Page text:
The use of thermodynamic power cycles in space results in much higher conversion efficiencies than the traditional solar cell or thermoelectric couple. This has many beneficial consequences in both solar and nuclear applications. The 20% to 30% cycle efficiency reduces the solar energy collection area significantly, thereby reducing size, weight and drag for low earth orbit missions such as the Space Station. For nuclear fueled systems, the 4 to 5 fold increase in conversion efficiency over thermoelectrics reduces the amount of fuel needed, thereby reducing weight, size, cost and hazard.
Two competing dynamic cycles, the Organic Rankine Cycle (ORC) and the Closed Bray ton Cycle (CBC), are being developed by NASA LeRC for solar dynamic systems on the Space Station and by DOE for the U.S. Air Force. For each application (solar or nuclear), the basic cycles are similar. The major variable is power level. The solar dynamic systems being considered are in the 20 to 40 KWe range. Nuclear reactors can be used as the energy source from 10 KWe on up. Radioisotopes are best suited for the 1 to 10 KWe range.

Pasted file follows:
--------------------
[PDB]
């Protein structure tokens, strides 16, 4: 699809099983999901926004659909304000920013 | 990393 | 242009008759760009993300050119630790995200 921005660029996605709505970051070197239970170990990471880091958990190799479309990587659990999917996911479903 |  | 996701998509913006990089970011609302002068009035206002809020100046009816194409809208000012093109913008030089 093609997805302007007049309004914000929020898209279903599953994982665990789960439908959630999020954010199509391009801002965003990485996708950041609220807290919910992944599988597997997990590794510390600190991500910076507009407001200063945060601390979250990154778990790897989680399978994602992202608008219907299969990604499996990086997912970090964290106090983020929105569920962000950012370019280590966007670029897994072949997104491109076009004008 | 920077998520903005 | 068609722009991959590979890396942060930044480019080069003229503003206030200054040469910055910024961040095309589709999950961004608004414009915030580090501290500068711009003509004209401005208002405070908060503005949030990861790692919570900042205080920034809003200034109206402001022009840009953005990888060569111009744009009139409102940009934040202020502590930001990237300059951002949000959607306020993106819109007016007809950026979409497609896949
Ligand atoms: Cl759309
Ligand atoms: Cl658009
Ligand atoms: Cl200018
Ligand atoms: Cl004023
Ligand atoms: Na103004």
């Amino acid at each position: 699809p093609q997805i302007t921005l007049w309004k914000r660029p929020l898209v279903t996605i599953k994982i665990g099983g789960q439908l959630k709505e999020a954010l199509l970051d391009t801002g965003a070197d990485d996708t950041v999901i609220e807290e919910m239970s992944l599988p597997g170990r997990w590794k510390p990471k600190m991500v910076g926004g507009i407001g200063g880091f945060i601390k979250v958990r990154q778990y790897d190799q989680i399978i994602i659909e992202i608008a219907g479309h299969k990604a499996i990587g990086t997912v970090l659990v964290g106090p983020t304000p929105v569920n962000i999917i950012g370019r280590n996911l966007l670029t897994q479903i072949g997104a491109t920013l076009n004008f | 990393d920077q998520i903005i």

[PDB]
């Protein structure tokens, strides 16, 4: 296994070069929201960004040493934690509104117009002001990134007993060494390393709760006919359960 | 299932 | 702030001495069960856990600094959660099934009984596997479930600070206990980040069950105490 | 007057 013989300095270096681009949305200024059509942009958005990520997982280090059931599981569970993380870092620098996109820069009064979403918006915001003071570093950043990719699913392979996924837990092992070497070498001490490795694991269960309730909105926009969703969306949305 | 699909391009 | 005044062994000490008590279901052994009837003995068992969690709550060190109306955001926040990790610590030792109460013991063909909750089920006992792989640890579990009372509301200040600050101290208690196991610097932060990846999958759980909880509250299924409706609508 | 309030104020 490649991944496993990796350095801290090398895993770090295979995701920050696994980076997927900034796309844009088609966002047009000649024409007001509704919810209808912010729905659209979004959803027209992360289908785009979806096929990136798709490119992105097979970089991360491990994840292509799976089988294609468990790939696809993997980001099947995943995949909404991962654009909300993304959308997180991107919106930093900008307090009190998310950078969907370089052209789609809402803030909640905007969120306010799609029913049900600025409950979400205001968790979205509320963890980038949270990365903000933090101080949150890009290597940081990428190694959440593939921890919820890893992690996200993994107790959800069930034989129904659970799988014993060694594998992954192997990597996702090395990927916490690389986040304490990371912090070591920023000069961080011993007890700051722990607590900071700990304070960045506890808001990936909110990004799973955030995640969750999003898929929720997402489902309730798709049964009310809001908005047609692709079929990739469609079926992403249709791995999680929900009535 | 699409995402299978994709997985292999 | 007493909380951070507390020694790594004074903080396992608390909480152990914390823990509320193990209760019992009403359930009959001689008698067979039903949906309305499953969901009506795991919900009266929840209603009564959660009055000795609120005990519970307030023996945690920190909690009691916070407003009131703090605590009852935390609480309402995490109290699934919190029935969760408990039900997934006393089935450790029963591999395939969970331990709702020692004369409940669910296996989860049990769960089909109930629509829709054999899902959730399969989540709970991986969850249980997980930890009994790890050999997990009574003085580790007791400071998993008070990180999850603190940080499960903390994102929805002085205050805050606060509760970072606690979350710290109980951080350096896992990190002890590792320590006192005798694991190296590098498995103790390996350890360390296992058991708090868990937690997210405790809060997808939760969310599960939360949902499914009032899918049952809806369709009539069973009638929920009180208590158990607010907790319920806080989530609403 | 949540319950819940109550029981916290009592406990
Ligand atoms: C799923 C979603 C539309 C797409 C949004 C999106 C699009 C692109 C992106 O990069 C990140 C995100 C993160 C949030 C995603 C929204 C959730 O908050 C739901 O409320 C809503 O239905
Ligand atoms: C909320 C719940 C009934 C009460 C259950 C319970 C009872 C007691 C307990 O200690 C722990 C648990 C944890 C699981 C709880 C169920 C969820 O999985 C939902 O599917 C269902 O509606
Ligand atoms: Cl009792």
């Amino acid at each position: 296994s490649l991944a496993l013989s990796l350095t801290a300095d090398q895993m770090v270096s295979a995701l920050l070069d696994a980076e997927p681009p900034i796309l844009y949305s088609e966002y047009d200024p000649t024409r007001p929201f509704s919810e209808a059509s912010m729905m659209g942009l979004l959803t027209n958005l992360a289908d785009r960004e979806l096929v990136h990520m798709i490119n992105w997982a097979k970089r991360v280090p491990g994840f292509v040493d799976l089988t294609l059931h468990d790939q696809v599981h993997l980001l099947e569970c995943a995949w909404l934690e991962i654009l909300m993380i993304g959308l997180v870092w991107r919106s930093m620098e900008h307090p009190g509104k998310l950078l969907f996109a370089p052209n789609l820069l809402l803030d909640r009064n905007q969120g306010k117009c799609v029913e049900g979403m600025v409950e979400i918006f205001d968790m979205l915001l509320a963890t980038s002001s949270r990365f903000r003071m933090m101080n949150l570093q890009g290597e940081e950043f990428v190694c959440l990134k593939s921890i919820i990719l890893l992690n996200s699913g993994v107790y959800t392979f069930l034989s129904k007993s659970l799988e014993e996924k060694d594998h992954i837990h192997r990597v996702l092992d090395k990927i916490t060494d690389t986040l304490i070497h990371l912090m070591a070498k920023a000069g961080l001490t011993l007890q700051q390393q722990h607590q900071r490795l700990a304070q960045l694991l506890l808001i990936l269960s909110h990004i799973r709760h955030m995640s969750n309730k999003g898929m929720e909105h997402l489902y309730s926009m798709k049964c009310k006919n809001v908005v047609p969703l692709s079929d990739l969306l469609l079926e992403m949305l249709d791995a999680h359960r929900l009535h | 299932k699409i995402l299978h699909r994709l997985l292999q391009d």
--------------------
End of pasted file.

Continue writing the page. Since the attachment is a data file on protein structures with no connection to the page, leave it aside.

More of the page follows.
As part of the development process for the 1 to 10 KWe sized systems, Grumman has conducted technology demonstrations of critical components of both competing cycles under funding from the U.S. Air Force Space Division.
This paper describes the respective critical components, their function, operation, verification test philosophy, test hardware and test results.